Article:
Poughkeepsie, NY Developers are undertaking demolition and renovation work as they move forward with the Hudson Heritage mixed-use community being developed on 156 acres on Rte. 9 across from Marist College. The $300 million project will include housing, a hotel and conference center, retail, a supermarket, restaurants, entertainment, and medical and office space.
The site formerly was home to the Hudson River State Hospital and features architecture including a High Victorian Gothic building–the “Kirkbride”–named after a doctor for the mentally ill. The administrative building was damaged by fire in 2018 and is undergoing a restoration, including the installation of more than 360 windows and a new roof, all in keeping with the original architecture. Developers EFG/Saber Heritage SC, LLC intend for the restored Kirkbride to serve as a dominant structure overlooking the Great Lawn designed by Frederick Law Olmsted and Calvert Vaux, as it has in previous decades.
Simultaneously, demolition is underway on the Clarence Cheney Building, one of Dutchess County’s most storied structures and the last building to be demolished to make way for the commercial component of Hudson Heritage. Crews are using machines to dismantle the 360,000 s/f, 12-story steel and brick building that once housed medical staff and patients of the psychiatric facility.
“The safety of our workers and community residents is our number-one priority,” said Martin Berger, development manager with EFG/Saber Heritage, who has been working with engineers and officials to ensure the safest and least disruptive methods for demolition and reconstruction.
“Nearly all of the materials of the former Cheney building will be recycled and the concrete will be crushed, processed and used on site to avoid the need for thousands of truckloads of import. We also understand the historic significance of this site, and have worked closely with historians to maintain the integrity of the property and respect its celebrated past by restoring six structures and re-using architectural elements of the past in the architecture of the new.”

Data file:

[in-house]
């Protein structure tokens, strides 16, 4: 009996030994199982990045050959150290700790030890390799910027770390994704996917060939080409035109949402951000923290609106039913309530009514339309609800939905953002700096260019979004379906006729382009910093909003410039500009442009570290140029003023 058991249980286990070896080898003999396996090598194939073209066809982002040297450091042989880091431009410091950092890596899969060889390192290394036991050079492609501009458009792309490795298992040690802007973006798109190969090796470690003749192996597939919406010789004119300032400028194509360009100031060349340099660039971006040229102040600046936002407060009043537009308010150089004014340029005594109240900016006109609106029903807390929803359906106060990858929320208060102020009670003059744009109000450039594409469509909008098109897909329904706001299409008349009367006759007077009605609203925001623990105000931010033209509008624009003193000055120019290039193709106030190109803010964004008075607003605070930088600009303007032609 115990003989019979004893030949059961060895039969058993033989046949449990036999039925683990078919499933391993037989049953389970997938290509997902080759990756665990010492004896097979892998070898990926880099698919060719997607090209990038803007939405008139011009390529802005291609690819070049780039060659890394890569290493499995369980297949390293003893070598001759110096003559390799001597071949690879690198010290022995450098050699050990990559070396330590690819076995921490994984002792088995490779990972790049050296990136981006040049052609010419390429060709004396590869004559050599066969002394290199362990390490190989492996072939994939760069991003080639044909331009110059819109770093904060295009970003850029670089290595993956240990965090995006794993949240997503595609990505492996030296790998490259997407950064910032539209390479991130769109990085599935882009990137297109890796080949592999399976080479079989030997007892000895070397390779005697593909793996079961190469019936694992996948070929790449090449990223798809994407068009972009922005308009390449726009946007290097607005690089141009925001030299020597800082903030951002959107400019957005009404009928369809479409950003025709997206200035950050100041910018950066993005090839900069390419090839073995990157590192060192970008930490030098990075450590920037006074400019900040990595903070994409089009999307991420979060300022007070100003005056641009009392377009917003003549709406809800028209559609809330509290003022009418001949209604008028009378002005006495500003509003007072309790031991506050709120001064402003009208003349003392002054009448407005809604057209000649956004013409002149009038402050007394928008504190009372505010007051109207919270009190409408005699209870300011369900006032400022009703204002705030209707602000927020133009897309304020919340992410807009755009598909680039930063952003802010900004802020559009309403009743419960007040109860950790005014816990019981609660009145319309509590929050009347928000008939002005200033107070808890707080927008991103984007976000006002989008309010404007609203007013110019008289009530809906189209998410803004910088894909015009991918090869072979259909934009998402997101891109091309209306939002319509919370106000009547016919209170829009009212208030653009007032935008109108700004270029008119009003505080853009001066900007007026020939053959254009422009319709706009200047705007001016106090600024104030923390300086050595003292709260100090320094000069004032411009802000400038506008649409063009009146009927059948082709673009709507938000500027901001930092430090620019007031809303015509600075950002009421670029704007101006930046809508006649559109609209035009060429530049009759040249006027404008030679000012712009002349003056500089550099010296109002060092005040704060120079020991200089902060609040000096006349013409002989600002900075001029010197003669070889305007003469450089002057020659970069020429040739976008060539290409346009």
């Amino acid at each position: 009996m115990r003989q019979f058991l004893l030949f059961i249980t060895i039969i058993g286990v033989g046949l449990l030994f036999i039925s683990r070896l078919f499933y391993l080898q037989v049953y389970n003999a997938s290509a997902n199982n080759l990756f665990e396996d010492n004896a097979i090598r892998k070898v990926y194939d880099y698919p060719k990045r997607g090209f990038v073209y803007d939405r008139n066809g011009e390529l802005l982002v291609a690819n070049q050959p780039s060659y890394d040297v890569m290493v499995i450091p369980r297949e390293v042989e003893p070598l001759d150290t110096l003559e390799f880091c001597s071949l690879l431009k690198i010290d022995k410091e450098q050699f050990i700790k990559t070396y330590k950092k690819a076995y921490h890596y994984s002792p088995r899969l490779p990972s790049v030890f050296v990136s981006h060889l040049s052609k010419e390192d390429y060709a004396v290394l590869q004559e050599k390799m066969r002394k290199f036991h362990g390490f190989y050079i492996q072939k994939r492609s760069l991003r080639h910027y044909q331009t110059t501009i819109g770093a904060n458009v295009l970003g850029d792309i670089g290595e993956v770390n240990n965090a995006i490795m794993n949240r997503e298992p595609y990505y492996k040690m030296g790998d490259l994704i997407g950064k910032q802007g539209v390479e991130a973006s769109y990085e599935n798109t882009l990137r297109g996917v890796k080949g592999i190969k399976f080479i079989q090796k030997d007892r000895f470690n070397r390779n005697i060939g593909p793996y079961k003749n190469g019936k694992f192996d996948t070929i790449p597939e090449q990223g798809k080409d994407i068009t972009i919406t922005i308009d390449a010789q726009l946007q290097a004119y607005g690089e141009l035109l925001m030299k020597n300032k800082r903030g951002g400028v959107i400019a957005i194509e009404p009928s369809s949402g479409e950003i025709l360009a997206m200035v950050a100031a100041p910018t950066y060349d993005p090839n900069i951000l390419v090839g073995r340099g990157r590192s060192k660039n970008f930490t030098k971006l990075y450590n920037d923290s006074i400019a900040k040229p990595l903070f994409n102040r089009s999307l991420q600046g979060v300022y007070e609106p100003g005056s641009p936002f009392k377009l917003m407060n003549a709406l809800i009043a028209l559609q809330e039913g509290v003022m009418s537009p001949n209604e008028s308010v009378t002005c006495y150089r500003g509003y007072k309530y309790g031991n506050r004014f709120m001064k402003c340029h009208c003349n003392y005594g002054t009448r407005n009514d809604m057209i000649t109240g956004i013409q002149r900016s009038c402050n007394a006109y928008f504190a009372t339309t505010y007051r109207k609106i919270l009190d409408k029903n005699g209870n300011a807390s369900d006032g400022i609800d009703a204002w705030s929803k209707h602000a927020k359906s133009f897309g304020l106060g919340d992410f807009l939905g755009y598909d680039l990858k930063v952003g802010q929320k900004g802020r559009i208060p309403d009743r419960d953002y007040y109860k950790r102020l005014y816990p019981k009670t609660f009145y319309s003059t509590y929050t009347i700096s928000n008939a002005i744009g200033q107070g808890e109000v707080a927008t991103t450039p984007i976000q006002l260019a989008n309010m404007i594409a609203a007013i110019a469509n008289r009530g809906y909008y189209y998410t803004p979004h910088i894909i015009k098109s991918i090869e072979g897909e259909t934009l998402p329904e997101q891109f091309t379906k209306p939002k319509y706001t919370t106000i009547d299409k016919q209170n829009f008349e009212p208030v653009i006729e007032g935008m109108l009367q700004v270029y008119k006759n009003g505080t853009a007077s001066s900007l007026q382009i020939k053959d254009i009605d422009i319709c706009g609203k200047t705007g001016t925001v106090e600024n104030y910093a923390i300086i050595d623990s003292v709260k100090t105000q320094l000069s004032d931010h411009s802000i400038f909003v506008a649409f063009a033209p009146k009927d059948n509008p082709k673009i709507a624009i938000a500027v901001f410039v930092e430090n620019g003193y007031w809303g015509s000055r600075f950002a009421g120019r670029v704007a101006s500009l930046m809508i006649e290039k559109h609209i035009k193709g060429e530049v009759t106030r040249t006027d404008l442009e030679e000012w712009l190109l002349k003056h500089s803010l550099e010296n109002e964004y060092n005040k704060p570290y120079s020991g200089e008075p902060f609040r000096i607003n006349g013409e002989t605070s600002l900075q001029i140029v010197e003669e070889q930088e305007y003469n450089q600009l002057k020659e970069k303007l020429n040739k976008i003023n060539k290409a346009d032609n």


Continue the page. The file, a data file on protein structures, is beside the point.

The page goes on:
EFG/Saber Heritage has been consulting with the town’s Historic Preservation Commission to preserve artifacts and incorporate elements of the original architecture into Hudson Heritage, which is being designed as an intergenerational community with 750 residential units, including assisted-living. The property will feature a 150-room hotel and conference center; 350,000 s/f of commercial and retail space, shops, restaurants, and a fitness center; 40,000 s/f of urgent and primary care medical facility/office space; a 24,700 s/f education/performing arts center; walking trails and more than 60 acres of open parkland.
Set against the backdrop of the majestic Hudson River, the property offers views and grounds designed by Frederick Law Olmsted and Calvert Vaux, who designed Central Park in Manhattan. The campus architecture was designed as part of a treatment philosophy to incorporate aesthetics and natural beauty into care of the mentally ill. Designed by Vaux, Withers & Co., the Kirkbride is named after Philadelphia doctor Thomas Story Kirkbride, who believed the environment played a key role in treatment. In addition to the Kirkbride, EFG/Saber Heritage is preserving five other buildings for adaptive reuse and restoring the Great Lawn.
The Cheney building, designed by architect John Peterkin, is named for hospital superintendent Dr. Clarence Cheney and has stood high atop the campus since 1952. It housed the Hudson River State Hospital School of Nursing along with classrooms, a laboratory, library, historical room and offices. It has been respectfully noted by former staff, including members of the Hudson River State Hospital Nurses Alumni Association, and has frequently captured the curiosity of visitors and passersby. Historians cite the property’s long association with the Roosevelt family – James Roosevelt, FDR’s father, sold his Mt. Hope property in 1866 to New York State for what was to become the hospital campus. In 1960, former First Lady Eleanor Roosevelt gave the commencement speech to the nurses’ graduating class; the final graduation was held in 1977. Cheney was vacated in 2000 and the hospital officially closed in 2012. Patients were transferred to the Rockland Psychiatric Center.
The Hudson Heritage site is neighbored by Marist College, Health Quest, Vassar Brothers Medical Center and the Culinary Institute of America, providing a winning combination of “Eds and Meds” for economic viability.
Once completed, Hudson Heritage will create 750 permanent jobs and generate $8 million in annual property taxes, including $2 million to the town. Construction is expected to take three to six years.
Charter Realty & Development of Westport, Conn., is handling commercial leasing at Hudson Heritage.